were about 20 pounds too heavy, and he had to adjust his entire torso,
pelvis, and both knees to accommodate dragging his feet back and forth
to shuffle forward.

Later that afternoon, I found myself playing a pick-up game of
soccer with about 30 of the kids from the Lahash sponsorship program
at GHMD in a fi eld near the church. As I alternatively fl ailed and
lumbered about the fi eld showcasing my sub-par soccer-playing
prowess, I noticed someone off to the side of the fi eld, standing behind
a bike watching us play our game. There stood Samweli, taking in every kick,
every shot, and every score. When the sweltering heat (and,
in all honesty, my pleas for mercy) eventually brought our game to a
close, Samweli mounted his bike, struggled against the dirt and sand
to produce a bare minimum of momentum, and rode beside the other
boys as we walked back to the church, trying to be a part of the excited
chatter and also keep his bike upright.

But it still would be another two days before I would properly
meet Samweli. On our third day at GHMD, the staff was coordinating
the home stays for us travelers. Home stays are pretty much what
they sound like: a traveler is matched up with one of the kids in the
sponsorship program, where he will spend the evening, share a meal,
and sleep over night with the child’s family at their home. As a first time
traveler, a home stay occupied the same lobe of my brain responsible
for the anxiety and awkward terror associated with walking in on
someone using the bathroom. Except I didn’t even know if the home
I was visiting even had a bathroom that could be walked in on. Also, I
didn’t know the Swahili word for “Ohmm-gosh-I-just-don’t-I-can’t-what-
just-I’m-so-sorry,” which is what typically falls out of my mouth after
walking in on someone using the bathroom.

I was matched with Samweli. He had an impish smile, like someone
who is very pleased with a joke only he can hear or understand. He
stood less than five feet tall, and I guessed he was around eight or nine
years old. He was polite, a bit shy, and other than the condition of his
legs, seemed similar to the rest of the boys his age.

A taxi picked me up later that afternoon, and I was accompanied
by Edwin Angote, Lahash’s East Africa Director, who would serve as a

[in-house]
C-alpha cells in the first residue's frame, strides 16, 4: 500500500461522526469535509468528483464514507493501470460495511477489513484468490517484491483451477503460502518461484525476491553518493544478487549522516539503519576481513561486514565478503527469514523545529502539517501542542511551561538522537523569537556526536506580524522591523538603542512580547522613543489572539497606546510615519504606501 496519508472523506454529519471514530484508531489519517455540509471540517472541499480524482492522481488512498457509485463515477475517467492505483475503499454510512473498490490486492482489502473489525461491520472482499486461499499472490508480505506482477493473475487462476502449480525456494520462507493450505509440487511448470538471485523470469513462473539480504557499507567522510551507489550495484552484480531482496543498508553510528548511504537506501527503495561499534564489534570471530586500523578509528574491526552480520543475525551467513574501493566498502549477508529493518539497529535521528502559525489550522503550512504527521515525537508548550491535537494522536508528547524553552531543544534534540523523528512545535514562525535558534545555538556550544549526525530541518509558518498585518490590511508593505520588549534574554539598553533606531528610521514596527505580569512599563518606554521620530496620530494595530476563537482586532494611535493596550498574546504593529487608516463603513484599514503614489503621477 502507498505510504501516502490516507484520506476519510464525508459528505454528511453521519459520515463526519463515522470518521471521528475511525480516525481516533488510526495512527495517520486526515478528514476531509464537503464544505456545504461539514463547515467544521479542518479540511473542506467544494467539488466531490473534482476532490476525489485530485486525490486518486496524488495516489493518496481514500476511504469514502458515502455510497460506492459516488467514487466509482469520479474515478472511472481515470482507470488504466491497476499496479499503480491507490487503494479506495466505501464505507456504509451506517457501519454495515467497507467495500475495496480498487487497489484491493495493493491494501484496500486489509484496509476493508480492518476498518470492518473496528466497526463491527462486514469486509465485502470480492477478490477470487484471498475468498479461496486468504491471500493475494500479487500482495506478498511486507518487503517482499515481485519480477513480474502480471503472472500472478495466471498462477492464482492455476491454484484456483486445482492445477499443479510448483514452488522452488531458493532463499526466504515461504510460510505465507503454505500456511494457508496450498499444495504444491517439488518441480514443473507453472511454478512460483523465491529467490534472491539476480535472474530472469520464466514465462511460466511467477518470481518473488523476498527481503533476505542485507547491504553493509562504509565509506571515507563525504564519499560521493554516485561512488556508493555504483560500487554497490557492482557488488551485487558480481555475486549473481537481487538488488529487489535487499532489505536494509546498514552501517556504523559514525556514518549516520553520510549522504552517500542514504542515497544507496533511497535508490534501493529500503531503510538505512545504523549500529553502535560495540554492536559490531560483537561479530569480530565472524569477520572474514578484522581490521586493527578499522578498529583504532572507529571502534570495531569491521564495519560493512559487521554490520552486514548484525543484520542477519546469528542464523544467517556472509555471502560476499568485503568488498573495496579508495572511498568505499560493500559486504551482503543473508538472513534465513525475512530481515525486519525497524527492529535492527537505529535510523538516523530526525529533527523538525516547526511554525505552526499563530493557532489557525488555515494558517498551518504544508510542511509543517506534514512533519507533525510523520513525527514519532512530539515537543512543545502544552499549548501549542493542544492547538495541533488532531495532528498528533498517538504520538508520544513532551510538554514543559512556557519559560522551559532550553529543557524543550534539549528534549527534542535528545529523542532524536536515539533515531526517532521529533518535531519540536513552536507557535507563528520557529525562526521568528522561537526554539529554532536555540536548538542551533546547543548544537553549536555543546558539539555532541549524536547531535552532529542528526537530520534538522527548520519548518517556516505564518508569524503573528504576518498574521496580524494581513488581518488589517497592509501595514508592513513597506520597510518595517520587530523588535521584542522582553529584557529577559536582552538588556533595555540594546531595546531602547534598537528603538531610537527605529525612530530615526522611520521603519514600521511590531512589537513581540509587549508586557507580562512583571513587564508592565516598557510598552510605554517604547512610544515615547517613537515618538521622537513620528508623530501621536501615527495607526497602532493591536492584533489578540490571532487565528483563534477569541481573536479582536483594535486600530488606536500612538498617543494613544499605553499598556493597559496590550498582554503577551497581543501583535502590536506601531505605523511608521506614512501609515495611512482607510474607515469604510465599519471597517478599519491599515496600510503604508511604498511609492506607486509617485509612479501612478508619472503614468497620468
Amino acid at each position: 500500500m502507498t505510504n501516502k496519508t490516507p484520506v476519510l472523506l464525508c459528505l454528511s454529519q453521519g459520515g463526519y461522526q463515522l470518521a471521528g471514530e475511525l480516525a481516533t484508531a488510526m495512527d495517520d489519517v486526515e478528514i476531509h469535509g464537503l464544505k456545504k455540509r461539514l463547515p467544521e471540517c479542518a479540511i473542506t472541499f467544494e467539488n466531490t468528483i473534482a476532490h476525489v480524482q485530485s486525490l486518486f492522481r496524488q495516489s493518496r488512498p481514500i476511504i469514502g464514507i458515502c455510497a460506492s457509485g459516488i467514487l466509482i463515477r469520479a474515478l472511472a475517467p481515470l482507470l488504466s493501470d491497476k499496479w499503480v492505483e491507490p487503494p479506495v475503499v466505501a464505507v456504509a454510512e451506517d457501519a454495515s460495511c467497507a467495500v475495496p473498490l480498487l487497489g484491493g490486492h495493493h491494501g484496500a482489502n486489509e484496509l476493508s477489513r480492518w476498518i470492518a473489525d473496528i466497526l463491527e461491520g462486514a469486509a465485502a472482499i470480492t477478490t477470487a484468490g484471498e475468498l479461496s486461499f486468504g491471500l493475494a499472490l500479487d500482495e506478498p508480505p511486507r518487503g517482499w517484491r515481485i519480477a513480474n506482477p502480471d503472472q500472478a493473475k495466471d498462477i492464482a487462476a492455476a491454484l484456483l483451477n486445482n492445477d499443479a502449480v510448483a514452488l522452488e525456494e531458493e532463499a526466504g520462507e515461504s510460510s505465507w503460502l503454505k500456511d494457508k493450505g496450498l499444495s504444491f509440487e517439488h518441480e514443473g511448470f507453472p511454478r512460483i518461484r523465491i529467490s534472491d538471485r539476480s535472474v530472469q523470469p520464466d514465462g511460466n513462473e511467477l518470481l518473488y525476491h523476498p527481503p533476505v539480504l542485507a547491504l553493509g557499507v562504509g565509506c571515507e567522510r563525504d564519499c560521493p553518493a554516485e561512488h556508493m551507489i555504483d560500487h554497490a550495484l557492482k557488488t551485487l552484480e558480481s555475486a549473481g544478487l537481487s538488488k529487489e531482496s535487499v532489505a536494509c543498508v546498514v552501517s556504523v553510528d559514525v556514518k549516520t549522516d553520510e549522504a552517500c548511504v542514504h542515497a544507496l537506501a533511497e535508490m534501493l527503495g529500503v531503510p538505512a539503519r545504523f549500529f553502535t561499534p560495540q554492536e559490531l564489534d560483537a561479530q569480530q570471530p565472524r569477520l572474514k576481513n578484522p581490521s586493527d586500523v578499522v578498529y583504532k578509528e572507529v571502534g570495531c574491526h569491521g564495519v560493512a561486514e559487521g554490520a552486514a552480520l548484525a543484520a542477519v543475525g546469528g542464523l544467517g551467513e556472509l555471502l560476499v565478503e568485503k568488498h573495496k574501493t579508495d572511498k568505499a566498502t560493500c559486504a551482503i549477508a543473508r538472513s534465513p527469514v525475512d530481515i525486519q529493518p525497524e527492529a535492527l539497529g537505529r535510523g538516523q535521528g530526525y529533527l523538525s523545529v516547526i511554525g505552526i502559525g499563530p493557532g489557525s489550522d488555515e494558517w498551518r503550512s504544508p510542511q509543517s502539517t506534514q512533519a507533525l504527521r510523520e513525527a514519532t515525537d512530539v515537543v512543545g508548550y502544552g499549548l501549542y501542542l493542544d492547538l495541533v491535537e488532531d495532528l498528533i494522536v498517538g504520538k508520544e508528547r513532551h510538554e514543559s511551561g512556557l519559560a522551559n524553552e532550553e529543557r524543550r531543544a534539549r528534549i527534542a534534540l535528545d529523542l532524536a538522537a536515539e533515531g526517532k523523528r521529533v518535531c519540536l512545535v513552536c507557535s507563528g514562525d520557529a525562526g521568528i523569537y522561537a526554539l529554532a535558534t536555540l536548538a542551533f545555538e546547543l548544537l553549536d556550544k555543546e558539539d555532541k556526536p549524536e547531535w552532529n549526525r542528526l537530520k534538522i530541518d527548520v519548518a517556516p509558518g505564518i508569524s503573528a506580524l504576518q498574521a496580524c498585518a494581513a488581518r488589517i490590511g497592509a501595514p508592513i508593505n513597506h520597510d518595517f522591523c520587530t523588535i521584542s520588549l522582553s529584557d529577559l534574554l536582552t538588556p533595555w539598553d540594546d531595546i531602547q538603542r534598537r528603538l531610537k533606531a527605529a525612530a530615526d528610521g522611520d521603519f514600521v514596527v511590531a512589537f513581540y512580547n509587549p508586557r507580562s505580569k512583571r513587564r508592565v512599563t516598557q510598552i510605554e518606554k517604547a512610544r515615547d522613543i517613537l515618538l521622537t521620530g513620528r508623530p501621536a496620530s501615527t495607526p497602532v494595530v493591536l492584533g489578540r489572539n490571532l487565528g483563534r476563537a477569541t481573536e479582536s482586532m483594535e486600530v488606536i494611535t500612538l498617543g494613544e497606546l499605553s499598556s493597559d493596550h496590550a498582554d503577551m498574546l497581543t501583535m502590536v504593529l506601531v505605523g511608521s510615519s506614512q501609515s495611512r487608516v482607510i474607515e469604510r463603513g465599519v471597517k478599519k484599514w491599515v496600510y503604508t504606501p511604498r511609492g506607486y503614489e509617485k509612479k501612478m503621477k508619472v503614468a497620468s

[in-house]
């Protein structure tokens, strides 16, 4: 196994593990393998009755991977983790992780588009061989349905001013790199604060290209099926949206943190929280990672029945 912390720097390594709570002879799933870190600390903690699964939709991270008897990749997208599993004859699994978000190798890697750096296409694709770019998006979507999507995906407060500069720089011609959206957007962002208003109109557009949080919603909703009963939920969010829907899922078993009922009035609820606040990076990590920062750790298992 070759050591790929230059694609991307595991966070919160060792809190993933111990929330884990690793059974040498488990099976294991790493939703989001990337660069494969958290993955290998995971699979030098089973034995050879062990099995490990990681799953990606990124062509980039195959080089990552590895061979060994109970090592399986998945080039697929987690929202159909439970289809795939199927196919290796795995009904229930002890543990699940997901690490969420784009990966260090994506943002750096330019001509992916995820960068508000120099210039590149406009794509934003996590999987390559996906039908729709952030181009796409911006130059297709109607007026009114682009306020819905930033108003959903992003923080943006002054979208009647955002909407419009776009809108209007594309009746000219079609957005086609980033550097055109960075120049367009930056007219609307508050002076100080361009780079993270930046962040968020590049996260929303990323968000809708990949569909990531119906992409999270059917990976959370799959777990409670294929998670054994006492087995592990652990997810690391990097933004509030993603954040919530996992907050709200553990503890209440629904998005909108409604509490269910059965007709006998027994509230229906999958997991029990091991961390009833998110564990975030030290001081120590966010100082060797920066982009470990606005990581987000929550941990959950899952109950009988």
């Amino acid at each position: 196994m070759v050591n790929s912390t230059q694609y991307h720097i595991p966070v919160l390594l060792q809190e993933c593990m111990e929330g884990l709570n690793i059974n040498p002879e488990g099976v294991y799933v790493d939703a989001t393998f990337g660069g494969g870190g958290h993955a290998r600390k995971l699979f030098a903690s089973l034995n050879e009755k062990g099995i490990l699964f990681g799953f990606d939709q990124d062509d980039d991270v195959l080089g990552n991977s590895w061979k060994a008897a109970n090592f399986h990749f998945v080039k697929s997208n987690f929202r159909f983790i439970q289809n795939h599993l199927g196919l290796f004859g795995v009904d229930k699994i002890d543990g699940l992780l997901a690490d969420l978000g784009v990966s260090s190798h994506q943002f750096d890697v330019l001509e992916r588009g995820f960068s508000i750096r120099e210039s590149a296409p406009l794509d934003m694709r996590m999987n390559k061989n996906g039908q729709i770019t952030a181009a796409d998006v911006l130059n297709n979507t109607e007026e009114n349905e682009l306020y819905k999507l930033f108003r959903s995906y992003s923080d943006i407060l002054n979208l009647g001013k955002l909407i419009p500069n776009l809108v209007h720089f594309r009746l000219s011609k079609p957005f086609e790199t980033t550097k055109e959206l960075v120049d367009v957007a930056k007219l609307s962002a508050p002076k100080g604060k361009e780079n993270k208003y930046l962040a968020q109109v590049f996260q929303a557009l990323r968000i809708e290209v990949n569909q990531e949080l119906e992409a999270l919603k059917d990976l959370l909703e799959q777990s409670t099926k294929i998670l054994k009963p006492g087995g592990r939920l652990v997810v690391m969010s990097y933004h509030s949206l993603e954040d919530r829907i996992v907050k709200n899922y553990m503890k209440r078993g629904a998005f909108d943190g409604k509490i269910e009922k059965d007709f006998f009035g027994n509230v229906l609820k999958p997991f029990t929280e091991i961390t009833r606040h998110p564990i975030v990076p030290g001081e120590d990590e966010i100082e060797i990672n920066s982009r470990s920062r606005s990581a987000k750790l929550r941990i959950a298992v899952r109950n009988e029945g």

translator for the evening. We packed the trunk with a new mattress and
mosquito net, gifts for the family as a thank-you. Our paved road gave
way to an unpaved road, which gave away a bit more to a deeply rutted
dirt road, which then gave way into more or less of a field with clumps
of corn sprouting up willy-nilly, leading to Samweli’s home.

His uncle, Matthew was the first to greet us. He gave us a tour of
the main living area and bedroom we would be staying in. The “tour”
consisted of pulling back the curtain covering the entrance to the home
and simply pointing: the main living space was a small rectangle room,
overstuffed with a couch, three arm chairs, a coffee table, and two large
tables pushed against opposite walls. A small bedroom was off to the
left, separated by another curtain.

We ate a traditional dinner of rice and beans and chapati, along
with tea, served to us by Samweli’s aunt, whom everyone simply called
“Mama.” As guests, we were served first, followed by Matthew and Mama,
and then Samweli and a teenage cousin who had joined us. Although I had seen
the process of who is served and in which order several times by this point,
I thought I noticed some sort of oddness in the way that Samweli hesitated
and halted slightly when it came to his turn. It was a very brief moment,
however, and it would be days before I finally understood the reasons
for his hesitation.

As the coffee table in the middle of the room was being cleared
of our plates and serving dishes, conversation turned to Samweli,
who obediently followed his uncle’s directive to show me his school
notebooks. I’m not sure what I was expecting to see — perhaps
workbooks with large type and simple story problems suited for an
eight- or nine-year-old — but that certainly wasn’t what Samweli laid
in front of me. He set down six composition-style notebooks, each
labeled with an individual subject. Inside, written in English and with
meticulously perfect penmanship, were incredibly detailed and in-depth
notes on Literature, Civics, Government, Physics, Business, History,
and more. The fi rst notebook I opened was his Physics notebook. He
had told me he liked math, and in my head I pictured cutesy little
multiplication and division exercises, perhaps a story problem involving
goats. But on the fi rst page alone there were formulas on fi nding mass,
force, energy, coeffi cients, and…well, to be honest I don’t know what
else, because my own knowledge of math ends with cutesy story
problems involving goats.

I looked at the notebooks, and line after perfectly written line of
Samweli’s schoolwork. Then I looked at Samweli. Then back at the
notebooks. Clearly Edwin heard the sound of the gears clanking and
grinding in my head, because he fi nally asked me why I looked so
confused. I asked him to ask Samweli how old he was. Edwin asked;
Samweli answered. He said he was 16. I asked Edwin to ask him
again, thinking they both misunderstood what I was asking. Edwin asked again;
Samweli answered again. He said he was 16.

I had first noticed Samweli because of his limp. Outside of that, he
looked perfectly normal and healthy to me — just as normal and healthy as any
other eight- or nine-year-old boy. Except that he was 16.
And his limp wasn’t the reason he was considered “vulnerable” and part
of the Lahash sponsorhsip program. Edwin went on to explain to me
that Samweli was HIV-positive, and the reason he looked at least seven
years younger than he should was from a lifetime of malnutrition and
other ravages the disease had visited upon his system. Edwin related
that Samweli had been very, very sick the year before. The illness,